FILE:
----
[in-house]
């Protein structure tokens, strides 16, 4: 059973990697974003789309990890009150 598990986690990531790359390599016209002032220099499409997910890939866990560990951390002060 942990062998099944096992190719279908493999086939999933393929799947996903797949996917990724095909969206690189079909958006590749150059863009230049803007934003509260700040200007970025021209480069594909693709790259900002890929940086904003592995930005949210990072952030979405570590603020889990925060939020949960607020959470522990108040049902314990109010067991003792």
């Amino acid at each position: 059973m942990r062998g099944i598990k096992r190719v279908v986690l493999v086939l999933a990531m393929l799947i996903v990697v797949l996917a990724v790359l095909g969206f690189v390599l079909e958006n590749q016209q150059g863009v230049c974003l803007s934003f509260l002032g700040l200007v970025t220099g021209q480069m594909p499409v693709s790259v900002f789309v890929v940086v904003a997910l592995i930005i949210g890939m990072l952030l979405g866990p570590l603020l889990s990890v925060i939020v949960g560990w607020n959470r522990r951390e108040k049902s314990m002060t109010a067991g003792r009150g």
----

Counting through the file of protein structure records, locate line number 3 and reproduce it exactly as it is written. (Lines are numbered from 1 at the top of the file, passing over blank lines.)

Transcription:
């Amino acid at each position: 059973m942990r062998g099944i598990k096992r190719v279908v986690l493999v086939l999933a990531m393929l799947i996903v990697v797949l996917a990724v790359l095909g969206f690189v390599l079909e958006n590749q016209q150059g863009v230049c974003l803007s934003f509260l002032g700040l200007v970025t220099g021209q480069m594909p499409v693709s790259v900002f789309v890929v940086v904003a997910l592995i930005i949210g890939m990072l952030l979405g866990p570590l603020l889990s990890v925060i939020v949960g560990w607020n959470r522990r951390e108040k049902s314990m002060t109010a067991g003792r009150g």